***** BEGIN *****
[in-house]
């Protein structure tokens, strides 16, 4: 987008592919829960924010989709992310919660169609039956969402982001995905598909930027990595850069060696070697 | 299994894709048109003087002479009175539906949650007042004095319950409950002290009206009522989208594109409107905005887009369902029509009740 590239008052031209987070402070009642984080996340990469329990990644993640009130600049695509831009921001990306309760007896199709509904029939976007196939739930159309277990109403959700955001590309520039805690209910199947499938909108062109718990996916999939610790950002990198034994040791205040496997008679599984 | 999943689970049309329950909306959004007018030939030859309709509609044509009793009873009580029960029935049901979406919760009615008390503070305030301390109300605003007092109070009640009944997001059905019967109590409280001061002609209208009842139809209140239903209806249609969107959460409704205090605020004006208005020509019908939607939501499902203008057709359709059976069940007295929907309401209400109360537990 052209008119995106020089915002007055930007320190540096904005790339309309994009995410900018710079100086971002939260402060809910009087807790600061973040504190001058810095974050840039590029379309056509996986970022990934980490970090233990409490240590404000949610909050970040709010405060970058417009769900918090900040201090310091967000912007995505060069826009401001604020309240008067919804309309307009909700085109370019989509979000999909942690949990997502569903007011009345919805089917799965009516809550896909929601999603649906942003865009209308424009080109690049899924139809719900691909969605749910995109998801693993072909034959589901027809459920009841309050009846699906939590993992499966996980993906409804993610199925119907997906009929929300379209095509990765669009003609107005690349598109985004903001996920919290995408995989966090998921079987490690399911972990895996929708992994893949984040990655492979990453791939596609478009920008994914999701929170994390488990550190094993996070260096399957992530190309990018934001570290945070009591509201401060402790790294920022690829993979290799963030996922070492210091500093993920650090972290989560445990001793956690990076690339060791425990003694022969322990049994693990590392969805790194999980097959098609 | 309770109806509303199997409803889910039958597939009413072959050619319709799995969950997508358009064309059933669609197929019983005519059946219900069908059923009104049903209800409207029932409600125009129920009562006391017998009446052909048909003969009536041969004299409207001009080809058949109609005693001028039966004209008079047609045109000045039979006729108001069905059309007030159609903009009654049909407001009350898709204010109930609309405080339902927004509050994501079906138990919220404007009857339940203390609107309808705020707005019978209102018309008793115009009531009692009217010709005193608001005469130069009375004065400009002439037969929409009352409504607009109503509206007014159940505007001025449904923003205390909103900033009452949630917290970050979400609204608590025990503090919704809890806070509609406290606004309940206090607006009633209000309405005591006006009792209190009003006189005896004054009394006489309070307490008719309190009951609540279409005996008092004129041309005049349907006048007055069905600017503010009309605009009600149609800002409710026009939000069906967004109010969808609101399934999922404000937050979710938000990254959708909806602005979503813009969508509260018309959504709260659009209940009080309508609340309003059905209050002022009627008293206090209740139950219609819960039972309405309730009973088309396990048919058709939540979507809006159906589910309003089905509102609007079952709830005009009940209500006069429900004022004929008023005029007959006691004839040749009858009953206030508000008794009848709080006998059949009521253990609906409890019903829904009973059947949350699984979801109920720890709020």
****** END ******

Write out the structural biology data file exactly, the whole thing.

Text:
[in-house]
């Protein structure tokens, strides 16, 4: 987008592919829960924010989709992310919660169609039956969402982001995905598909930027990595850069060696070697 | 299994894709048109003087002479009175539906949650007042004095319950409950002290009206009522989208594109409107905005887009369902029509009740 590239008052031209987070402070009642984080996340990469329990990644993640009130600049695509831009921001990306309760007896199709509904029939976007196939739930159309277990109403959700955001590309520039805690209910199947499938909108062109718990996916999939610790950002990198034994040791205040496997008679599984 | 999943689970049309329950909306959004007018030939030859309709509609044509009793009873009580029960029935049901979406919760009615008390503070305030301390109300605003007092109070009640009944997001059905019967109590409280001061002609209208009842139809209140239903209806249609969107959460409704205090605020004006208005020509019908939607939501499902203008057709359709059976069940007295929907309401209400109360537990 052209008119995106020089915002007055930007320190540096904005790339309309994009995410900018710079100086971002939260402060809910009087807790600061973040504190001058810095974050840039590029379309056509996986970022990934980490970090233990409490240590404000949610909050970040709010405060970058417009769900918090900040201090310091967000912007995505060069826009401001604020309240008067919804309309307009909700085109370019989509979000999909942690949990997502569903007011009345919805089917799965009516809550896909929601999603649906942003865009209308424009080109690049899924139809719900691909969605749910995109998801693993072909034959589901027809459920009841309050009846699906939590993992499966996980993906409804993610199925119907997906009929929300379209095509990765669009003609107005690349598109985004903001996920919290995408995989966090998921079987490690399911972990895996929708992994893949984040990655492979990453791939596609478009920008994914999701929170994390488990550190094993996070260096399957992530190309990018934001570290945070009591509201401060402790790294920022690829993979290799963030996922070492210091500093993920650090972290989560445990001793956690990076690339060791425990003694022969322990049994693990590392969805790194999980097959098609 | 309770109806509303199997409803889910039958597939009413072959050619319709799995969950997508358009064309059933669609197929019983005519059946219900069908059923009104049903209800409207029932409600125009129920009562006391017998009446052909048909003969009536041969004299409207001009080809058949109609005693001028039966004209008079047609045109000045039979006729108001069905059309007030159609903009009654049909407001009350898709204010109930609309405080339902927004509050994501079906138990919220404007009857339940203390609107309808705020707005019978209102018309008793115009009531009692009217010709005193608001005469130069009375004065400009002439037969929409009352409504607009109503509206007014159940505007001025449904923003205390909103900033009452949630917290970050979400609204608590025990503090919704809890806070509609406290606004309940206090607006009633209000309405005591006006009792209190009003006189005896004054009394006489309070307490008719309190009951609540279409005996008092004129041309005049349907006048007055069905600017503010009309605009009600149609800002409710026009939000069906967004109010969808609101399934999922404000937050979710938000990254959708909806602005979503813009969508509260018309959504709260659009209940009080309508609340309003059905209050002022009627008293206090209740139950219609819960039972309405309730009973088309396990048919058709939540979507809006159906589910309003089905509102609007079952709830005009009940209500006069429900004022004929008023005029007959006691004839040749009858009953206030508000008794009848709080006998059949009521253990609906409890019903829904009973059947949350699984979801109920720890709020």